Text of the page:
It’s been a while since scifi showed us space ships with FTL (Faster than light) propulsion so we could get out of the solar system and into any potentially interesting place within our life spans. Given that Proxima Centauri, our best candidate for insterstellar travelling in distance ranking is 4.24 light years away, FTL ships might be our only option. However, how would we keep contact with people on that ship once their cell phones have no network coverage?

This question poses a double problem. First, we need a transmission medium (and possibly repeaters all the way back to ol’ Earth). This is obviously a problem itself if space is yet not colonized, but even if it were, all waveforms in the electromagnetic spectrum travel at light speed, which, in this particular case, might turn out to be quite slow. For example, Mars is usually ranging from 35 million miles away from Earth at it’s nearest to about 340 million miles at its furthest, so an electromagnetic based communication between Mars rovers and NASA may take from 3 to 30 minutes depending on the day. It’s only too good that those robots don’t need to be teleoperated, right?

Obviously, we need FTL communications too, but it’s easier said than done. In fact, scifi has come with a nice heads up for this kind of communication loosely adapting a phenomenon called quantum entanglement to its own needs. For example, in the Mass Effect game franchise from Bioware, EDI explains to Shepard how the Normandy communicates with the galaxy like this:

Despite all the maths, the basic idea under quantum entanglement is fairly simple: if you manage to get two quantums entangled, the actions of one will always reflect the other, despite the distance between them. Just imagine that you could separate yourself from your own shadow, but, still, it would do exactly what you do. If we manage to load that shadow inside a FTL ship and send it to the other side of the galaxy, whenever you raise your hand at home, your shadow would do the same over there, so, voila, instant information transmission or quantum teleportation, whatever you fancy most.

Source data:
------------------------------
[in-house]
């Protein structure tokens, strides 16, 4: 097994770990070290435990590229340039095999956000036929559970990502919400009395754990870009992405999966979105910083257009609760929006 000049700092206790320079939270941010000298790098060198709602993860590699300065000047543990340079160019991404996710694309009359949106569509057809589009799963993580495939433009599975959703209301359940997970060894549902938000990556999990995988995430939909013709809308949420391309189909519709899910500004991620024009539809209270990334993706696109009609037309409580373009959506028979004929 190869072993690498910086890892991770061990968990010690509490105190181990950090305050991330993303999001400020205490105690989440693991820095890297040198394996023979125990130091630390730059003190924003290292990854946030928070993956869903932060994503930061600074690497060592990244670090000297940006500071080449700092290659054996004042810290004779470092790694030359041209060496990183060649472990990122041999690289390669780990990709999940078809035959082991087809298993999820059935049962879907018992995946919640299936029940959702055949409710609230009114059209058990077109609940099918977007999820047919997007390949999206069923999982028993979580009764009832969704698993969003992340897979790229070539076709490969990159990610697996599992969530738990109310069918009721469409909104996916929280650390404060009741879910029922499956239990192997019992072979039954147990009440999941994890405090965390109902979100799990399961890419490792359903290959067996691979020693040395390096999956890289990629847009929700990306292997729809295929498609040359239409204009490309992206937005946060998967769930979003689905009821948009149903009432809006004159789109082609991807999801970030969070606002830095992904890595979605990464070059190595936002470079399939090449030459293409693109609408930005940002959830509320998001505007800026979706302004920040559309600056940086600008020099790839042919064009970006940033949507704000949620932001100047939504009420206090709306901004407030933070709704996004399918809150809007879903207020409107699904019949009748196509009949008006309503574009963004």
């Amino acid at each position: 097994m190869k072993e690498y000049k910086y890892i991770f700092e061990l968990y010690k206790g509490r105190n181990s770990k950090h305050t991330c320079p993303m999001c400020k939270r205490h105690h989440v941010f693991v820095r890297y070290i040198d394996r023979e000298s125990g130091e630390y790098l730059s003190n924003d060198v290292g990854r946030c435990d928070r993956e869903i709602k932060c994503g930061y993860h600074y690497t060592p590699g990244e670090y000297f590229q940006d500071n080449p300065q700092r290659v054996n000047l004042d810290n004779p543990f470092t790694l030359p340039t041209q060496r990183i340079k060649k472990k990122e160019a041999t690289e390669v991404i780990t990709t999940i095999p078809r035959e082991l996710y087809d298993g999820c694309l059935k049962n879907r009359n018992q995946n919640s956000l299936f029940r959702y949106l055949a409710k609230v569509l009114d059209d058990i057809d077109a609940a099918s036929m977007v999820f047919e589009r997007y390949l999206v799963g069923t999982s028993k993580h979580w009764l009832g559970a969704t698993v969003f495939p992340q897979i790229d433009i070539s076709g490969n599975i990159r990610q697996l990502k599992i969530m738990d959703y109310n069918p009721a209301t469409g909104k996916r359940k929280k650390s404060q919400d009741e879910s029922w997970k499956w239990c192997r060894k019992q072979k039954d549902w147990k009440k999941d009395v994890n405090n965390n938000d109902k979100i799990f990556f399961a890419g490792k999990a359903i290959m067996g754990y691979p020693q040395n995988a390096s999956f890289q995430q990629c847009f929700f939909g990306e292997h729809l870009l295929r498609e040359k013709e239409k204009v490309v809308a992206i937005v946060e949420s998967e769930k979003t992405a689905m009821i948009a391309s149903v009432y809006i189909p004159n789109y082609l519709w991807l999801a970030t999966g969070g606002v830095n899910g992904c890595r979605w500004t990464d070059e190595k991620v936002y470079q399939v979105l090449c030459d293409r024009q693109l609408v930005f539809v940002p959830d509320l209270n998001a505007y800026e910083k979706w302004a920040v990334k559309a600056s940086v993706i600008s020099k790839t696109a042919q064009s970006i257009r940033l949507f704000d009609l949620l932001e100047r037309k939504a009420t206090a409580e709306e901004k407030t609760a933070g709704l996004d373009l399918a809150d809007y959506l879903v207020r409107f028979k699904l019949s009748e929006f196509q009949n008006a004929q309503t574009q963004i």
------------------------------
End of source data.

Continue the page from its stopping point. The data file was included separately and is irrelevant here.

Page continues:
A non-entangled shadow doesn’t work …

Too bad reality doesn’t quite work that way. Indeed, some processes may produce two entangled quantum bits (qubits), meaning that they must present opposite states at all times. Think, for example, of a coin entangled with another one. If we toss ours and it goes heads, somewhere the entangled coin will go tails at the same time. If that coin is light years away, our toss information will have travelled faster than light. Since we know already that digital communications are long sequences of ones and zeroes, we could certainly work with this, but there’s a fundamental flaw in this approach: in order to send information, we must be able to control which side the coin falls every time. Imagine, for example, that we want to send an 8 to the other side, which is equal to 1000 in binary code. We need to toss the coin four times and get one tail and three heads, so the other coin will get the opposite result. The key issue here is that we NEED to toss, there’s no way we can simply set the coin one way or the other due to quantum mechanics: the state of an entangled qubit is always opposite to the other, but we don’t know which state it is until we measure it. Besides, it might be a good time to note that the first entangled quantum state is erased in the process …

Needless to say this communication concept is awfully similar to the famous Ansible in Ender’s game, Le Guin’s novels and even Stargate ancient communication stones, where two pieces of the same material are tangled to react similarly despite their physical distance.
Quantum entanglement has been labelled as teleportation -and used to justify exactly what you’re thinking about in Agents of Shield-, since it sorts of rebuild the quantum structure of a body in a different place, but reset the state of the original set (and, hence, it’s not cloning). Unfortunately, it only works with simple particles yielding only a few quantum states.

In fact, quantum teleportation works (limitedly): an international team led by the Austrian physicist Anton Zeilinger has successfully transmitted quantum states between the two Canary Islands of La Palma and Tenerife, over a distance of 143 km. The key for quantum communication thus far seems to be enabling a conventional communication channel to send in parallel information about the local quantum state, i.e. FTL received data patiently waits in storage 4.24 years to be decoded on Proxima centauri. Obviously, this method is not providing FTL communication any time soon 😦


[1] “Light thinks it travels faster than anything but it is wrong. No matter how fast light travels, it finds the darkness has always got there first, and is waiting for it.” Terry Pratchett
[2] “The only things known to go faster than ordinary light is monarchy, according to the philosopher Ly Tin Weedle. He reasoned like this: you can’t have more than one king, and tradition demands that there is no gap between kings, so when a king dies the succession must therefore pass to the heir *instantaneously*. Presumably, he said, there must be some elementary particles — kingons, or possibly queons — that do this job, but of course succession sometimes fails if, in mid-flight, they strike an anti-particle, or republicon. His ambitious plans to use his discovery to send messages, involving the careful torturing of a small king in order to modulate the signal, were never fully expanded because, at that point, the bar closed.” Terry Pratchett


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